(meteorobs) OT - Query

prospector at znet.com prospector at znet.com
Wed Jan 18 14:09:06 EST 2006

  Joseph and others,

    James Muirden in "The Amateur Astronomer's Handbook" suggested to use
a broom handle to steady binouclars. I followed his advice, except it's a
pine branch about 24 inches long and it reduces jiggle about 70%. It can
also be placed on my legs when I'm sitting while looking at terrestrial
objects, very steady and I then can have two hands on the binoculars.

     On 1 Feb. 1999 or 2000 I saw a meteor skip off the atmosphere. It slow-
ed and was moving directly away from me, looking all the world like a spark-
ler through my 10X50 binoculars, very pretty.

     About 1985 I was using a simple table top telescope placed on a roof of
a car so I could draw the moon. I had just reajusted it when a small plane
like black object traveled from about 4 to 10 o'clock in less than three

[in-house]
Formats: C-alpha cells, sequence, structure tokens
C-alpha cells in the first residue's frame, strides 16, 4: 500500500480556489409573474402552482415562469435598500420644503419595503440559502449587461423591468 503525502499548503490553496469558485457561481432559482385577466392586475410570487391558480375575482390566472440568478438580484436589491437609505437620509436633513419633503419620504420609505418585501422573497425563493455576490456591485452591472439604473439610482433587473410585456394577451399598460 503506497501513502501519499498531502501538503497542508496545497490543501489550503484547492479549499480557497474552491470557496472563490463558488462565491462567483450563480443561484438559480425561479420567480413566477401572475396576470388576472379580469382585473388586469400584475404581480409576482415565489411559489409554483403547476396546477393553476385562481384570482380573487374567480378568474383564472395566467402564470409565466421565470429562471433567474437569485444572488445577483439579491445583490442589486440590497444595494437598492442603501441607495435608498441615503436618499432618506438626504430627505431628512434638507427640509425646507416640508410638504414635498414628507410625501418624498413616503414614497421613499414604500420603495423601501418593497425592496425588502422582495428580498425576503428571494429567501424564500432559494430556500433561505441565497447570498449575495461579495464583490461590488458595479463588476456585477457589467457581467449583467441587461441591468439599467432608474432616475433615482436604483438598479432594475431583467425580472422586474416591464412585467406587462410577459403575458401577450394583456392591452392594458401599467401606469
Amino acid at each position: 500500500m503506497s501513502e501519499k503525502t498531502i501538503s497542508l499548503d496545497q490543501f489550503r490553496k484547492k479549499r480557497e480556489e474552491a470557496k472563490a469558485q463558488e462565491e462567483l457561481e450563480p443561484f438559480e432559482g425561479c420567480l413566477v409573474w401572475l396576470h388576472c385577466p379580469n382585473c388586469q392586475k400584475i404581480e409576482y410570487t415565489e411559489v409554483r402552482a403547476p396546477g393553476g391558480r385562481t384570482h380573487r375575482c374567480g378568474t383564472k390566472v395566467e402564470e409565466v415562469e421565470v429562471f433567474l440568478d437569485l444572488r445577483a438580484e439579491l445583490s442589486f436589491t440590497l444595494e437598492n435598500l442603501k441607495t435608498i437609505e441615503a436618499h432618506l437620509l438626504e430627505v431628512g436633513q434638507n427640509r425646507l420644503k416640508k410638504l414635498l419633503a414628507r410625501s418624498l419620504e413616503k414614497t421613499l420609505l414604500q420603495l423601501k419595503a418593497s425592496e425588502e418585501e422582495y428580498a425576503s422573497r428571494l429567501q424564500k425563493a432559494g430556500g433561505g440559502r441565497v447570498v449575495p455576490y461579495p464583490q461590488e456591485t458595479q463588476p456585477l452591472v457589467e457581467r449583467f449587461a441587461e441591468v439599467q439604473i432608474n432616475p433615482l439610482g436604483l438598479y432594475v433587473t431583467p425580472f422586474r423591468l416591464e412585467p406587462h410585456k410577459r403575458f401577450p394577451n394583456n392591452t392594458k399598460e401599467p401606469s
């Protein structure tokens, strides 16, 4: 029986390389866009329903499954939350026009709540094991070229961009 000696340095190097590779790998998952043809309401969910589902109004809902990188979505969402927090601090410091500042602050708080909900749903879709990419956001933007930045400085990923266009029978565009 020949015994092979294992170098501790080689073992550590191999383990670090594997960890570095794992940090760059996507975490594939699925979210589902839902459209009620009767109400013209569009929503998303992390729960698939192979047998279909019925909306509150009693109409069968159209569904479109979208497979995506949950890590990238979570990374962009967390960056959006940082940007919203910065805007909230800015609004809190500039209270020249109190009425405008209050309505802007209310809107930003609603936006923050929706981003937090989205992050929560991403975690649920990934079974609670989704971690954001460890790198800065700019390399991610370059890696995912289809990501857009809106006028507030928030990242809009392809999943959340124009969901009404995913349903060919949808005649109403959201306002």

seconds. It was about 1-2 arc seconds long. In my binocuars, it would have
been a black dot, but invisible by eye. Our shuttle fleet was not flying and
the Russian look-a-like hadn't gone up yet. I've always believed it was one
of our spy planes, the Aurora. It had delta like wings, no projections from
the rear (engines, wings) and Carnard wings that were perfect sharp tri-
angles. I figure it was traveling about 1100 mph, at about 240,000 feet, a
suborbital flight and coming home. I did't say anything for 9 years about
this sighting.

                                    Dave English
                               Oceanside, California
Quoting MexicoDoug at aol.com:

> If the ISS is 347 km height and under optimal circumstances (passed
> directly
> overhead), and had a cross sectional length of 72 meters, that would be
> about 43 arc seconds, about 23% (one dimensionally) greater than the
> diameter of
> Jupiter at the moment.  Can you resolve anything on  Jupiter?
> Saludos, Doug
> In a message dated 1/17/2006 11:55:21 A.M. Eastern Standard Time,
> josephasmus at cox.net writes:
> was  hoping to tap into some of the observing experience of listmembers.
> With  my pair of recently acquired Celestron Skymaster 20x80's, would I
> have been able to resolve any of the station's structure

More information about the Meteorobs mailing list